Another factor, which should be taken into consideration, in defining a catalyst containing permeable membrane, suitable for use in the practice of this invention, is the ability to effect substantially complete conversion of the hydrogen peroxide before passage through the semipermeable membrane so that practically no hydrogen peroxide will break through the membrane and be introduced into the bloodstream.
These characteristics are generally derived from the use of an inorganic catalyst. Manganese dioxide has been described in the aforementioned parent application as a preferred catalyst which can be incorporated into the dialysis membrane in accordance with the following example:
An untreated cellophane membrane, of the type previously described as being used in artificial kidney dialysis, is first hydrated in water and then simultaneously exposed on one side to a 0.3 molar potassium permanganate solution, and on the opposite side, to a 0.1 molar sodium iodide solution for one minute. Diffusion of the two solutions from opposite sides into the membrane brings about the precipitation of manganese dioxide in the interior of the dialysis membrane. This gives the membrane a homogeneous translucent amber pigmentation. Instead of making use of sodium iodide for precipitation of MnO.sub.2 from the permanganate, other alkali metal iodides or similar reducing agents can be employed. Similarly, other water soluble permanganates, such as sodium permanganate, ammonium permanganate, and the like can be used instead of potassium permanganate. For good diffusion at a uniform rate, it is desirable to make use of a dialysis membrane, in the form of a semipermeable membrane formed of materials that are wet by the fluids disposed on both sides of the membrane. Thus, for use of H.sub.2 O.sub.2 in aqueous solution on one side and blood plasma on the other, it is preferred to make use of a membrane of hydrophilic material for ready wet-out and absorption of the aqueous medium.
Instead of manganese dioxide, other catalytic agents which may be employed are silver particles, such as colloidal silver and the like formed in situ in the membrane, as by wetting one side of the membrane with a silver nitrate solution while the other side is wet with an alkaline zinc solution for reaction to precipitate silver in fine particle form in the membrane. Similarly, one side of the membrane can be wet with a silver halide solution while the opposite side is wet with a photographic type reducing agent, such as a hyposulfite, for reaction in the interior of the membrane to precipitate silver particles which catalyze the reaction to convert H.sub.2 O.sub.2 to oxygen and water during transport therethrough. Colloidal and chelated iron and the more noble metals platinum and gold can also be used.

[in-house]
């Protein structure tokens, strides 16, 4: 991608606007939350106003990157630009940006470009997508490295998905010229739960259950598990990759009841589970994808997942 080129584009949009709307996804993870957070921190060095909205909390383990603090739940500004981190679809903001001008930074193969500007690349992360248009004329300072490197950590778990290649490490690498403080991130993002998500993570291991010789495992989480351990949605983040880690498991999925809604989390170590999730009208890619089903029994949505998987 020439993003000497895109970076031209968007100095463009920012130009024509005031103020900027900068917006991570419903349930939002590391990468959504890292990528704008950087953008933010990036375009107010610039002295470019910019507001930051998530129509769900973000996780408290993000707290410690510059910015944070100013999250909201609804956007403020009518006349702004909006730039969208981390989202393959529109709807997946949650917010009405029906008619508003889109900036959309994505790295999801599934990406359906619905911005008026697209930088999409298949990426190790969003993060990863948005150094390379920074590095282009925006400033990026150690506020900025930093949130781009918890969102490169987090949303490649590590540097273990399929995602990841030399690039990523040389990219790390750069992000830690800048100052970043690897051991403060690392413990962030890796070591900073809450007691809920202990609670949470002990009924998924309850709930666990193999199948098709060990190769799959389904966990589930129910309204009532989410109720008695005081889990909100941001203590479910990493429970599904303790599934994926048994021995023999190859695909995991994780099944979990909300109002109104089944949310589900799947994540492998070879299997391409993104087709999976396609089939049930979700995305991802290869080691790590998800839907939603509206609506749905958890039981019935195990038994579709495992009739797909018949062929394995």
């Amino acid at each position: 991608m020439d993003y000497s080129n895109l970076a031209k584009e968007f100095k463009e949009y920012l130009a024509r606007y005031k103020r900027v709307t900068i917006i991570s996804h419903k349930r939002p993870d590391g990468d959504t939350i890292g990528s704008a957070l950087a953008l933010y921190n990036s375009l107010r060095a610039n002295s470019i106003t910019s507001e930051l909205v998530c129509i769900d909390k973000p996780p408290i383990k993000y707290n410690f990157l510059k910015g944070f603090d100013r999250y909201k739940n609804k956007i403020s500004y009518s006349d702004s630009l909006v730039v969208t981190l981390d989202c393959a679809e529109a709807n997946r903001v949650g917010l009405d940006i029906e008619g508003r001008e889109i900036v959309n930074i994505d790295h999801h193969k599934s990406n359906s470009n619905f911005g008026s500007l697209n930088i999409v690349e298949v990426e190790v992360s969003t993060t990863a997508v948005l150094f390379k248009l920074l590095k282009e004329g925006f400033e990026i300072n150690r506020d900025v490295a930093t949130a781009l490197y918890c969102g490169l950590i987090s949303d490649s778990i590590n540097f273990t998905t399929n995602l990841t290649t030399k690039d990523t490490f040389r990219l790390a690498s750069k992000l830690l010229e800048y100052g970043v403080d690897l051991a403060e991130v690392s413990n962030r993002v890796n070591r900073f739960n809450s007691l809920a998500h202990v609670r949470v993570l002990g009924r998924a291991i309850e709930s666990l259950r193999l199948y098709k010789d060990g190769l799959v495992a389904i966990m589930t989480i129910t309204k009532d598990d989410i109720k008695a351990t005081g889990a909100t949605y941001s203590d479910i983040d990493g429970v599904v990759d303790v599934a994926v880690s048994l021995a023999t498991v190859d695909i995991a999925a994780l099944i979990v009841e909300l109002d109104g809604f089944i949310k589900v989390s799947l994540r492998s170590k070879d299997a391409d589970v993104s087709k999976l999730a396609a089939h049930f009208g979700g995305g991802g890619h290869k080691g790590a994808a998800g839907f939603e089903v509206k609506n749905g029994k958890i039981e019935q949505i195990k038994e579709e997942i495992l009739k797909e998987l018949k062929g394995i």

Catalysts for conversion of H.sub.2 O.sub.2 to oxygen are well known to include such metals as platinum, silver and gold, from which suitable porous membranes can be formed. Porous metal membranes can be constructed by pressure and/or heat sintering of the materials, or by a photographic etching technique, and are available commercially at a thickness of 3 microns and at a pore size of 0.2 micron. These membranes can then be used to support a cellulose or silicone rubber film polymerized over the surface of the metal.
Suitable, though less desirable from the standpoint of efficiency and wash-out, are such organic catalysts as the enzyme catalase iron-albumin mixtures, colloidal cholesterol and some organic compounds of nonbiologic origin, such as phthalocyamines.
Description will hereinafter be made of a catalyst system which has been found to be uniquely suitable for use with dialysis membranes in a respiratory device. It has been found that when ruthenium is incorporated as the sulfide or oxide as a catalyst in a semipermeable membrane, the catalyst resists leaching or wash-out under acid, neutral or alkaline conditions. It is not easily poisoned by components to which it is exposed during respiratory dialysis and it effectively prevents breakthrough of hydrogen peroxide by remaining active to effect substantially complete conversion of the hydrogen peroxide to oxygen for passage through the semipermeable membrane.
An untreated cellophane membrane of the type described in Example I is first hydrated in water and then simultaneously exposed on one side to a 0.25 M. solution of ruthenium chloride (103) and on the opposite side to a 0.1 M. sodium hydroxide solution. Diffusion of the two solutions from opposite sides to the membrane brings about precipitation within the membrane of ruthenium oxide or its hydrated form. The solutions are then rinsed from the membrane, leaving the membrane with its insoluble precipitate of ruthenium oxide substantially uniformly distributed therethrough.
The procedure of Example II is followed but instead of sodium hydroxide solution, the membrane is exposed to a solution of sodium sulfide whereby the precipitate that is formed in situ in the membrane is ruthenium sulfide or its hydrated form.